A date with Anthony Bourdain, a Bowie tribute and eight other things to do this week
A chat with Anthony Bourdain about his new book
On No Reservations and Parts Unknown, you’ve seen him eat a raw seal eye in northern Quebec, an undercooked warthog anus in Namibia and even—gasp—a deep-dish pizza in Chicago. Now, Anthony Bourdain will reminisce about his status as a globe-trotting celebrity chef to promote his new cookbook, Appetites. He’ll discuss his adventures and take a handful of audience questions. Tuesday, November 1. $60–$90. Sony Centre for the Performing Arts, 1 Front St. E., ticketmaster.ca.
An all-female food fest
Tomorrow night, 60 women will cook up as many dishes at the 21st annual Eat to the Beat, the country’s only event to feature just female chefs. In attendance: the Drake’s Alexandra Feswick, Bar Begonia’s Trista Sheen, Pai’s Nuit Regular, and many others. Proceeds will support the Canadian Breast Cancer Foundation, and one lucky raffle winner will score a three-night stay for two at Newfoundland’s highly acclaimed Fogo Island Inn. $189. Tuesday, November 1. Roy Thomson Hall, 60 Simcoe St., eattothebeat.ca.
Uncovered, a poignant musical theatre tribute to David Bowie and Queen
Every year, Toronto’s Acting Up Stage Company picks a classic pop star or two—Elton John, Billy Joel, Simon and Garfunkel—and turns their tunes into mighty, orchestral forces of musical theatre. This edition, featuring the songs of Queen and David Bowie, should be especially poignant, and it will feature the vocal prowess of Canadian Broadway titan Brent Carver and Canadian Idol winner Melissa O’Neil. From $35. Tuesday, November 1 to Thursday, November 3. Koerner Hall, 273 Bloor St. W., actingupstage.com.
A glimpse back at Richard Serra’s bold landscape art
In 1970, sculptor Richard Serra created one of his most notable early works: Shift, a formation of six zigzagging concrete walls in a field in King City, Ontario. In 2010, a developer sought to redevelop the field for housing, despite the monument’s heritage status as a protected cultural landscape. Through interviews with art historians, local politicians and Serra himself, Simone Estrin’s documentary chronicles the struggle to protect this unusual landmark, which—spoiler alert—culminated in a 2013 bylaw that saved the iconic sculpture. Wedensday, November 2 to Sunday, December 4. Ryerson Image Centre, 33 Gould St., ryerson.ca.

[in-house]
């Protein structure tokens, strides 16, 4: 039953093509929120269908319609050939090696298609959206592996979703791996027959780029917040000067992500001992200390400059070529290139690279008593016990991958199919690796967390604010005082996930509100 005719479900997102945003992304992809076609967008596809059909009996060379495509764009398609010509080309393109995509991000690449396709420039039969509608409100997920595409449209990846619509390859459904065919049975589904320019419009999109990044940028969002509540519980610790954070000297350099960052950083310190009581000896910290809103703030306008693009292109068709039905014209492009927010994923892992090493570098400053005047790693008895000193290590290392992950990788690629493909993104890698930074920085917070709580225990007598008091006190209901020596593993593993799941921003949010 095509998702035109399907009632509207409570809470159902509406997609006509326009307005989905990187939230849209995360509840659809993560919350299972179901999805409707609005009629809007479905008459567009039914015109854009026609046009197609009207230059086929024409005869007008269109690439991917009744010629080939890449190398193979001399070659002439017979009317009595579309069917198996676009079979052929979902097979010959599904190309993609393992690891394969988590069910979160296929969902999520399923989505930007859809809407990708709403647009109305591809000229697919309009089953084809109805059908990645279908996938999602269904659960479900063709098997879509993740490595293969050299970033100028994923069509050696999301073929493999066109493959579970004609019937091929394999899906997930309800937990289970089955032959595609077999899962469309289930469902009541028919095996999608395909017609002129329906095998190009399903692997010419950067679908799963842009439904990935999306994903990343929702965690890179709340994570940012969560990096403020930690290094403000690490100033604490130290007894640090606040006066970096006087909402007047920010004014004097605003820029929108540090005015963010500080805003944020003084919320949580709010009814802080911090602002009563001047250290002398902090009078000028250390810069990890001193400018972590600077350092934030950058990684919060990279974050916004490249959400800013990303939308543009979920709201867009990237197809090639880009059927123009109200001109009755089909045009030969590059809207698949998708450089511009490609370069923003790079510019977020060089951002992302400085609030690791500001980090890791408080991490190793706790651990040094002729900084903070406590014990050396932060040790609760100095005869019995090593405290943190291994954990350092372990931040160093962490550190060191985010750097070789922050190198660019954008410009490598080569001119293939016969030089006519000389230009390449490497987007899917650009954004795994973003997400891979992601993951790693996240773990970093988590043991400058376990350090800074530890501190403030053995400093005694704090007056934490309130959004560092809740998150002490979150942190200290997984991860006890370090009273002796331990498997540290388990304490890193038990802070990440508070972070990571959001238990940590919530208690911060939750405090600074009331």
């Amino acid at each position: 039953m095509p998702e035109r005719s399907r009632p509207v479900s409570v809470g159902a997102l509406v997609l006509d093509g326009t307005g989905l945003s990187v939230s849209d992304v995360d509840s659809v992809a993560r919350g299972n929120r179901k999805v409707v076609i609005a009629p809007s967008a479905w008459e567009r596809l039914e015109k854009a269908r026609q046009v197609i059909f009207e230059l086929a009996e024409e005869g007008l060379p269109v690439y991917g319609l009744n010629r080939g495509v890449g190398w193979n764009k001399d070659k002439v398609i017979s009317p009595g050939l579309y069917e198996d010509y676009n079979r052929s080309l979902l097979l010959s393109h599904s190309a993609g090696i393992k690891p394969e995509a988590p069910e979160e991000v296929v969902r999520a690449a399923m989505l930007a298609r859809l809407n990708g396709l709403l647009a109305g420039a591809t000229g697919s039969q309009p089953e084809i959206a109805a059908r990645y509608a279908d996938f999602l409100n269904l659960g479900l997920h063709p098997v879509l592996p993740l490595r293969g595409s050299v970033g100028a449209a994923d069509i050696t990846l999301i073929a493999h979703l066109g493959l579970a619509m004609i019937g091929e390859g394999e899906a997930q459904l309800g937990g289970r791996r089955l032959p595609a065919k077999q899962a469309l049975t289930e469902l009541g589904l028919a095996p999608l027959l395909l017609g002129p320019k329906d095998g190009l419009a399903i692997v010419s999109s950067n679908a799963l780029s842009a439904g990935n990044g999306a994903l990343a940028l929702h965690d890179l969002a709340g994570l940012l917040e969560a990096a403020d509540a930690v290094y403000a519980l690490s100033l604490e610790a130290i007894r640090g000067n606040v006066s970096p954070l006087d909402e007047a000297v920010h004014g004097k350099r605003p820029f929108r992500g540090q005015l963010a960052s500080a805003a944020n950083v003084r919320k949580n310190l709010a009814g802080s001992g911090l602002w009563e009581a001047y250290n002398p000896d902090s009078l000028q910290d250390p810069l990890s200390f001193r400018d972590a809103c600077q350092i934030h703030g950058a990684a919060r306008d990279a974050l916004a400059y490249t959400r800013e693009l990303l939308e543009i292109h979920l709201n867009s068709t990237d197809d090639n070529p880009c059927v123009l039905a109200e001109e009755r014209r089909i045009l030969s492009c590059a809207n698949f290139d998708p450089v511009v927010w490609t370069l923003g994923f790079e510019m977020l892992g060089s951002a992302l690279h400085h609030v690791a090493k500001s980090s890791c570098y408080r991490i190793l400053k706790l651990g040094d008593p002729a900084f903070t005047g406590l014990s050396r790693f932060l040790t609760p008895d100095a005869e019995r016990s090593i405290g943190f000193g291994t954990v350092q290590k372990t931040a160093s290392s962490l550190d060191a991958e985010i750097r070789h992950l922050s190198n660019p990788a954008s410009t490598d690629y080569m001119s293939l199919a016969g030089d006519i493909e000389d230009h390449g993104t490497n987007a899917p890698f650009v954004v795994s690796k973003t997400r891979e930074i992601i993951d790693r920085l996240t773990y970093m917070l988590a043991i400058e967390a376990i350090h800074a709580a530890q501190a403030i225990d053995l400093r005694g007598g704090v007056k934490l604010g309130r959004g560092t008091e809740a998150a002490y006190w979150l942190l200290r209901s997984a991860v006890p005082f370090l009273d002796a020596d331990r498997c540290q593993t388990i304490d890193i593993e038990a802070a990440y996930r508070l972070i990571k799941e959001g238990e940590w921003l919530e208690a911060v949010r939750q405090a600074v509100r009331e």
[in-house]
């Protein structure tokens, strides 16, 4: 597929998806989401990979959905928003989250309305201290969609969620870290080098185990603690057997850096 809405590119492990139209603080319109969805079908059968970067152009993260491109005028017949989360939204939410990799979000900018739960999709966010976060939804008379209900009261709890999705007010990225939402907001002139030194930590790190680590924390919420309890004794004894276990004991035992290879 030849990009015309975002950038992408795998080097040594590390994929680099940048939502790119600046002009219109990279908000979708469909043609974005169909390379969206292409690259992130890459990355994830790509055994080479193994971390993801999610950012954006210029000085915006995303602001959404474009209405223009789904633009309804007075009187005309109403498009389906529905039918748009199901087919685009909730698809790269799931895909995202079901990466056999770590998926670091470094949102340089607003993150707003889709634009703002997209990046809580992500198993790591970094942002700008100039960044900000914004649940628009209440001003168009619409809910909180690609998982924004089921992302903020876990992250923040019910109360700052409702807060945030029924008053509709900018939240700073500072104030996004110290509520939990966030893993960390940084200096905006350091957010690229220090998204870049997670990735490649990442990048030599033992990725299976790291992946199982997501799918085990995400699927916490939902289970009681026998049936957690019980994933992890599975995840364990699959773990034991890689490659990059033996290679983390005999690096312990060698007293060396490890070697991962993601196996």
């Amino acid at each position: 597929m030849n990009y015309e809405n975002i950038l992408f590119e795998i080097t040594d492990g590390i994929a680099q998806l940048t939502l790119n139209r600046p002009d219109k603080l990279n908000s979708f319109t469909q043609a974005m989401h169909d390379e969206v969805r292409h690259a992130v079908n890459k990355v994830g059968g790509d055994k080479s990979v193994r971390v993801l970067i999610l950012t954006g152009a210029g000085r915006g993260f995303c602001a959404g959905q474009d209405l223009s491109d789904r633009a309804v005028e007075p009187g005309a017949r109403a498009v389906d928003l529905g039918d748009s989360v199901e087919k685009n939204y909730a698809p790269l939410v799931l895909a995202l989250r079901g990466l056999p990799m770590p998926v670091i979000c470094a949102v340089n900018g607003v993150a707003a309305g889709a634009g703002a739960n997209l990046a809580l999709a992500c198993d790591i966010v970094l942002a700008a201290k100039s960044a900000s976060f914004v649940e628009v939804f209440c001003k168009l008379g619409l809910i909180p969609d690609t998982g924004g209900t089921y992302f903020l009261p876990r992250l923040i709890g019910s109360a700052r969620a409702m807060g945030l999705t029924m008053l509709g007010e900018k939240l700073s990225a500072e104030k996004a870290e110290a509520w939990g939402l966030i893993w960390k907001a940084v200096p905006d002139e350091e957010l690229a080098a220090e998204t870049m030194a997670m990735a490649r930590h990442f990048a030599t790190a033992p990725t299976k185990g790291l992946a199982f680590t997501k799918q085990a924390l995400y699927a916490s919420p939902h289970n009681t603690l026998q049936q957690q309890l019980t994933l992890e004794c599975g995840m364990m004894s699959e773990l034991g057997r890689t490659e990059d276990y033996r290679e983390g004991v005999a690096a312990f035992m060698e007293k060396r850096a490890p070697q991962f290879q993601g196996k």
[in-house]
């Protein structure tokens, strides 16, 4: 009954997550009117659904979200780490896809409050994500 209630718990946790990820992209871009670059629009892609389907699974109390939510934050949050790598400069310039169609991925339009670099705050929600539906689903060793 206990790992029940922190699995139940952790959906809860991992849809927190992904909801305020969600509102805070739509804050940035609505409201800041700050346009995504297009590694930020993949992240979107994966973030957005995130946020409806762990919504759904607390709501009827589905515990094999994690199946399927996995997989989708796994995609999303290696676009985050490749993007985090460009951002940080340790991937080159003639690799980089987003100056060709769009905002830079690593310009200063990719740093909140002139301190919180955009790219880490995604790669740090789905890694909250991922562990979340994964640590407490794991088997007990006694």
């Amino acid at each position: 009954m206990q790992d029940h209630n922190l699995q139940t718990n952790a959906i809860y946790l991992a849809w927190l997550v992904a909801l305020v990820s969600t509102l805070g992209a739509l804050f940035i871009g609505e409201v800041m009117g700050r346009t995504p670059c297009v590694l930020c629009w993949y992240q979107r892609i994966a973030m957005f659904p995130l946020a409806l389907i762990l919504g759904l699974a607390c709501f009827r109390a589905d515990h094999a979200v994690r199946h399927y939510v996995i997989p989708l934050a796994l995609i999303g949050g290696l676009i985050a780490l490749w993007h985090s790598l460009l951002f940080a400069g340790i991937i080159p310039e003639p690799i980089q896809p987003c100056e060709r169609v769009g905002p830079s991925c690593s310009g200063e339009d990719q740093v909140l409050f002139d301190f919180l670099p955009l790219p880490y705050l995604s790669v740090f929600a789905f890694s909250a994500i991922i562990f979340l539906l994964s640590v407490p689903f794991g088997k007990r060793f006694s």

Pet Shop Boys’ laser-filled synth-pop set
Dubbed the Super Tour after their newest album, the legendary duo’s new show caters to long-time fans. The set list is dominated by classics like “West End Girls” and “Love Is a Bourgeois Construct,” and deeper cuts like “In the Night.” As always, the irresistible electro-pop will be perfectly matched by high-concept staging (lasers! Strange inflatable costumes!). Sunday, November 6. $50–$105. Sony Centre for the Performing Arts, 1 Front St. E., ticketmaster.ca.
An all-you-can-eat dinner to fight hunger
This Wednesday, a whole bunch of the city’s best chefs—and a whack of Niagara winery representatives—will congregate for What’s On the Table, the Stop’s annual all-you-can-eat-and-drink gala fundraiser. All funds raised will support the organization’s critical food access and community-building programs. $325. Wednesday, November 2. Daniels Spectrum, 585 Dundas St. E., thestop.org.
A taste of The 1975’s referential pop
The slick pop of this U.K. quartet traffics in vulnerability: the lyrics cover sex, love, fear and other weighty teenage topics. Their psuedo-indie sound flips from peppy to tongue-in-cheek to angsty and emo—from synth-pop to alt-rock to a quieter, ethereal sound. The band’s influences are a stew of nostalgic pop culture elements, ranging from Michael Jackson to the Talking Heads and even John Hughes movies (more than one wag has described their sound as more 1985 than 1975). Their concerts are full of bluster and spectacle, and heavily dependant on the undeniable charisma of front man Matt Healy. Thursday, November 3. $40–$60. Air Canada Centre, 40 Bay St., ticketmaster.ca.
A youthful take on Much Ado About Nothing
A rundown of the nothing about which there is perennially much ado: soldiers returning from war. Wooing. A confession of love. A mistaken identity. A jilted bride. A fake death. And, if you’ll pardon the spoiler, a happy ending. For its annual Shakespeare production, Hart House Theatre turns to one of the Bard’s most crowd-pleasing comedies. You’ve probably seen it before, but hey, there’s a reason it’s still making audiences laugh 417 years after its debut. Friday, November 4 to Saturday, November 19. $28. Hart House Theatre, 7 Hart House Cir., uofttix.ca.
A Brimful of Asha, a mother-son theatre collaboration
Asha and Ravi Jain wrote and star in this lighthearted family drama. Playing themselves, the two Jains come into conflict when Asha decides it’s time for her son to get married. What follows is a generational clash of cultural viewpoints that will be familiar to many families. After a successful Canadian tour, A Brimful of Asha returns to Soulpepper, where it was first performed to sold-out audiences in 2012. Tuesday, November 1 to Saturday, November 5. $25–$59. Young Centre for the Performing Arts, 50 Tank House Ln., soulpepper.ca.
Tafelmusik’s sing-along birthday party
The Tafelmusik Chamber Choir is celebrating its 35th anniversary. There may be competition, but there’s no doubt that this period band’s choir, under the direction of Ivars Taurins, is the best choral ensemble in the city. This birthday celebration, Let Us All Sing!, features their pinpoint intonation and rhythmic elasticity in works by Handel, Lully, Rameau and Zelenka, along with a piece new to them: Agostino Steffani’s Stabat Mater. Wednesday, November 2 to Sunday, November 6. $39–$93. Jeanne Lamon Hall, Trinity–St. Paul’s Centre, 427 Bloor St. W., tafelmusik.org.
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